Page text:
Stop and Think

I have voted in every election cycle since I turned eighteen. I believe we have a responsibility to voice our choice as citizens. That being said, this is the most frightening election I have seen in those subsequent thirty-four years.

I am a registered Republican. I have also been registered as a Democrat in my younger years. Whatever party, I feel that I vote for the person’s policies and programs, not by party. I must say, this year, morals, ethics, and other issues are crawling into my decision.

Since I am registered as a Republican, I will deal with that party’s front runner; Donald Trump. At first, his running was quite a joke. Then, it got serious. Mr. Trump does have a certain appeal for those of us that are completely frustrated with the past several administrations. His frankness came off as blunt honesty at first. I have seen that turn into crass bullying of the other candidates, people that don’t agree with him, and numerous other types of people.


How about this example of his crude attack on a journalist that happens to have a physical disability? Was it rude? Yes. Did his supporters laugh? Yes. He didn’t alienate his mass audience with this, just a percentage of our population with disabilities.

He has choice words for women and for those that speak against him, his returns are vile and caustic. You may not like Rosie O’Donnell, but she is not the only woman of which he has spoken about in a degrading manner. Instead of commenting on a female opponent’s record, he talked about how ugly she was to him. Women are babes, chicks, and bimbos. Is this how you speak about your Mothers, Wives, or Daughters? Our schools have a zero tolerance for bullying, we have programs in schools, churches and public forums against bullying and yet, we support it with passion in a presidential candidate? nelson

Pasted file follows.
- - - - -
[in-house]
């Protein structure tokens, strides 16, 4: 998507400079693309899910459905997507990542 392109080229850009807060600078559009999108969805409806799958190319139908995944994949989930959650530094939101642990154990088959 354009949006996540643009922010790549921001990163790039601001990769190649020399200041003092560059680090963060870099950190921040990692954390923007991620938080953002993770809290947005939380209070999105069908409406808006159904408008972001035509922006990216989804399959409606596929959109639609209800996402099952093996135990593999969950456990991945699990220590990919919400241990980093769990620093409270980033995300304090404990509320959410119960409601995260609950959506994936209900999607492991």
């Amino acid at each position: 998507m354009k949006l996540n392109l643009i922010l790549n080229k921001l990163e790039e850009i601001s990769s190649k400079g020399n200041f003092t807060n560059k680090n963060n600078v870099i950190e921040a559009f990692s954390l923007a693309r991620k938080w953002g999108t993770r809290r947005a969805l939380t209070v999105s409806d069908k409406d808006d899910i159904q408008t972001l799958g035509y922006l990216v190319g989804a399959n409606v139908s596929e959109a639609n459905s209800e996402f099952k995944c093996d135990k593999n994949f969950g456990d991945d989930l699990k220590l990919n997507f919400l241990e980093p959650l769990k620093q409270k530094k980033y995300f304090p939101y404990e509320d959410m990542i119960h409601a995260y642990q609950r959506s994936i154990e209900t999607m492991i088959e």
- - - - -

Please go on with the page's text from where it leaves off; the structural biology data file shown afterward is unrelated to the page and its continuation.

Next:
I try not to judge another’s relationship with God or their religion. In full disclosure, I consider myself a Christian. That meaning I believe and follow the Bible and the teachings of Jesus Christ. Mr. Trump states emphatically that he is a Christian, no, a GOOD Christian. I have just a couple of comments regarding that statement.

I, personally,  hope to be a worthy Christian. I am not perfect. I stumble every day to live up to the example that Christ set for us to follow. I ask forgiveness almost every day for fallacies in my character and walk. Mr. Trump stunned me in an interview when he stated that he was a good Christian and feels like he has never done anything to ask forgiveness for. I can’t imagine a person that has not sinned with the exception of Jesus Christ.


There is a quote from the Bible that says “For what shall it profit a man, if he shall gain the whole world, and lose his own soul?” Mark 8:36 KJV. Now think, what is the focus of most of Mr. Trump’s speeches? Winning. Winning a deal, winning voters, winning the election, etc. He surrounds himself with luxury, as much gold as he can, beautiful and powerful people, and whatever he can that will help him win what he wants.

What does he want now? To rule over us. What if we disagree? “Well, he’ll pay for that.” was his response when Senator John McCain and former Governor Mitt Romney spoke out against him. When he was asked if that was a threat, he denied it was a threat. Have you ever heard the phrase ‘That wasn’t a threat, it was a promise.’  That’s what I heard in my mind as he denied the threat. In fact, when he was asked about Governor Romney’s comments he also added that when the Governor ran for President, he would have gotten down on his knees for Trump’s endorsement. I shan’t  explain the allusion he was making, but needless to say, Mr. Trump has not proven himself a statesman, let alone a gentleman. We have also been assured that his phallus is of satisfactory size. I have never needed to know how a candidate is endowed to make a political decision.